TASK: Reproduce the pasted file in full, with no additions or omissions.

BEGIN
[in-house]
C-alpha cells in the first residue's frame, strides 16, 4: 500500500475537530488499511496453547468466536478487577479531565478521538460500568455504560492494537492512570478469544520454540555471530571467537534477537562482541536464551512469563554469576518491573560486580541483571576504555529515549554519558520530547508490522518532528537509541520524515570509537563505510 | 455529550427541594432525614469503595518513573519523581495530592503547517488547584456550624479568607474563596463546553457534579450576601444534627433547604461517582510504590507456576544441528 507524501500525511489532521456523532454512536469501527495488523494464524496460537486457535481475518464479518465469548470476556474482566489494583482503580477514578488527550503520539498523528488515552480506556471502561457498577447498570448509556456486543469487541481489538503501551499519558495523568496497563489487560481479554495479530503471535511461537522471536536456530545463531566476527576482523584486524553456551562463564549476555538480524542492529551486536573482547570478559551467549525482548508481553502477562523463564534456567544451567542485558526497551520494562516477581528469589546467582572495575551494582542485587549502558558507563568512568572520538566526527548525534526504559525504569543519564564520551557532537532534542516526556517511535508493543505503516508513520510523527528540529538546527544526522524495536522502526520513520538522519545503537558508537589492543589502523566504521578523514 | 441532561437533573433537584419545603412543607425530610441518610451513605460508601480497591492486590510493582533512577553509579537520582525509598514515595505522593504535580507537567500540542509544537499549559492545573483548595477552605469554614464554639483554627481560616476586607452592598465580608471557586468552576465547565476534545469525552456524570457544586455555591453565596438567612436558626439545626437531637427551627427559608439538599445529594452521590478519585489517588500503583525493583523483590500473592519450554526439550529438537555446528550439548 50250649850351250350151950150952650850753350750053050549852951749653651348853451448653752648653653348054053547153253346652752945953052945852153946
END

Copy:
[in-house]
C-alpha cells in the first residue's frame, strides 16, 4: 500500500475537530488499511496453547468466536478487577479531565478521538460500568455504560492494537492512570478469544520454540555471530571467537534477537562482541536464551512469563554469576518491573560486580541483571576504555529515549554519558520530547508490522518532528537509541520524515570509537563505510 | 455529550427541594432525614469503595518513573519523581495530592503547517488547584456550624479568607474563596463546553457534579450576601444534627433547604461517582510504590507456576544441528 507524501500525511489532521456523532454512536469501527495488523494464524496460537486457535481475518464479518465469548470476556474482566489494583482503580477514578488527550503520539498523528488515552480506556471502561457498577447498570448509556456486543469487541481489538503501551499519558495523568496497563489487560481479554495479530503471535511461537522471536536456530545463531566476527576482523584486524553456551562463564549476555538480524542492529551486536573482547570478559551467549525482548508481553502477562523463564534456567544451567542485558526497551520494562516477581528469589546467582572495575551494582542485587549502558558507563568512568572520538566526527548525534526504559525504569543519564564520551557532537532534542516526556517511535508493543505503516508513520510523527528540529538546527544526522524495536522502526520513520538522519545503537558508537589492543589502523566504521578523514 | 441532561437533573433537584419545603412543607425530610441518610451513605460508601480497591492486590510493582533512577553509579537520582525509598514515595505522593504535580507537567500540542509544537499549559492545573483548595477552605469554614464554639483554627481560616476586607452592598465580608471557586468552576465547565476534545469525552456524570457544586455555591453565596438567612436558626439545626437531637427551627427559608439538599445529594452521590478519585489517588500503583525493583523483590500473592519450554526439550529438537555446528550439548 50250649850351250350151950150952650850753350750053050549852951749653651348853451448653752648653653348054053547153253346652752945953052945852153946